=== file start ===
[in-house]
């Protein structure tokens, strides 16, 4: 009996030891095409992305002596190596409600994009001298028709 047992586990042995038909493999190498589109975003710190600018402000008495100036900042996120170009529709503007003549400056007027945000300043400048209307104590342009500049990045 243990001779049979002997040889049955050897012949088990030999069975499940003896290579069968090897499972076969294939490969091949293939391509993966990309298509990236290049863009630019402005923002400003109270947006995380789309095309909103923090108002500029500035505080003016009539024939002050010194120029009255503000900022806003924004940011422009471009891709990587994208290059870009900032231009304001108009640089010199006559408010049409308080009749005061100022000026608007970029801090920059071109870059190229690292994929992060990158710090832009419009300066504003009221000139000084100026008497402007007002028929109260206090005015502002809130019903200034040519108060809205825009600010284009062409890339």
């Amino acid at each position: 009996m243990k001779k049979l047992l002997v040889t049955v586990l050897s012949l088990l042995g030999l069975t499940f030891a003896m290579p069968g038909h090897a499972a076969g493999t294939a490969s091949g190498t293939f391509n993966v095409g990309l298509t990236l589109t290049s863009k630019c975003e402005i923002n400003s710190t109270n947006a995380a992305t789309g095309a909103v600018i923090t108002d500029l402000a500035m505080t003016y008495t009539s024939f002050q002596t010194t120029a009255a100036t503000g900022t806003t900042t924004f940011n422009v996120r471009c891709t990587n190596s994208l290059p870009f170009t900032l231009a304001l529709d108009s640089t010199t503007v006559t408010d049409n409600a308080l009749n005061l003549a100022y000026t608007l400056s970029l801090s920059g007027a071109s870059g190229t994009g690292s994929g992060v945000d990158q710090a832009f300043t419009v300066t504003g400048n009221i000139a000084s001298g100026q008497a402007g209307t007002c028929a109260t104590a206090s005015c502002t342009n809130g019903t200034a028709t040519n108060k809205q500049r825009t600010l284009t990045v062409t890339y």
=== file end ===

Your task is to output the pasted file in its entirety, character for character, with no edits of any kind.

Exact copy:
[in-house]
């Protein structure tokens, strides 16, 4: 009996030891095409992305002596190596409600994009001298028709 047992586990042995038909493999190498589109975003710190600018402000008495100036900042996120170009529709503007003549400056007027945000300043400048209307104590342009500049990045 243990001779049979002997040889049955050897012949088990030999069975499940003896290579069968090897499972076969294939490969091949293939391509993966990309298509990236290049863009630019402005923002400003109270947006995380789309095309909103923090108002500029500035505080003016009539024939002050010194120029009255503000900022806003924004940011422009471009891709990587994208290059870009900032231009304001108009640089010199006559408010049409308080009749005061100022000026608007970029801090920059071109870059190229690292994929992060990158710090832009419009300066504003009221000139000084100026008497402007007002028929109260206090005015502002809130019903200034040519108060809205825009600010284009062409890339």
């Amino acid at each position: 009996m243990k001779k049979l047992l002997v040889t049955v586990l050897s012949l088990l042995g030999l069975t499940f030891a003896m290579p069968g038909h090897a499972a076969g493999t294939a490969s091949g190498t293939f391509n993966v095409g990309l298509t990236l589109t290049s863009k630019c975003e402005i923002n400003s710190t109270n947006a995380a992305t789309g095309a909103v600018i923090t108002d500029l402000a500035m505080t003016y008495t009539s024939f002050q002596t010194t120029a009255a100036t503000g900022t806003t900042t924004f940011n422009v996120r471009c891709t990587n190596s994208l290059p870009f170009t900032l231009a304001l529709d108009s640089t010199t503007v006559t408010d049409n409600a308080l009749n005061l003549a100022y000026t608007l400056s970029l801090s920059g007027a071109s870059g190229t994009g690292s994929g992060v945000d990158q710090a832009f300043t419009v300066t504003g400048n009221i000139a000084s001298g100026q008497a402007g209307t007002c028929a109260t104590a206090s005015c502002t342009n809130g019903t200034a028709t040519n108060k809205q500049r825009t600010l284009t990045v062409t890339y």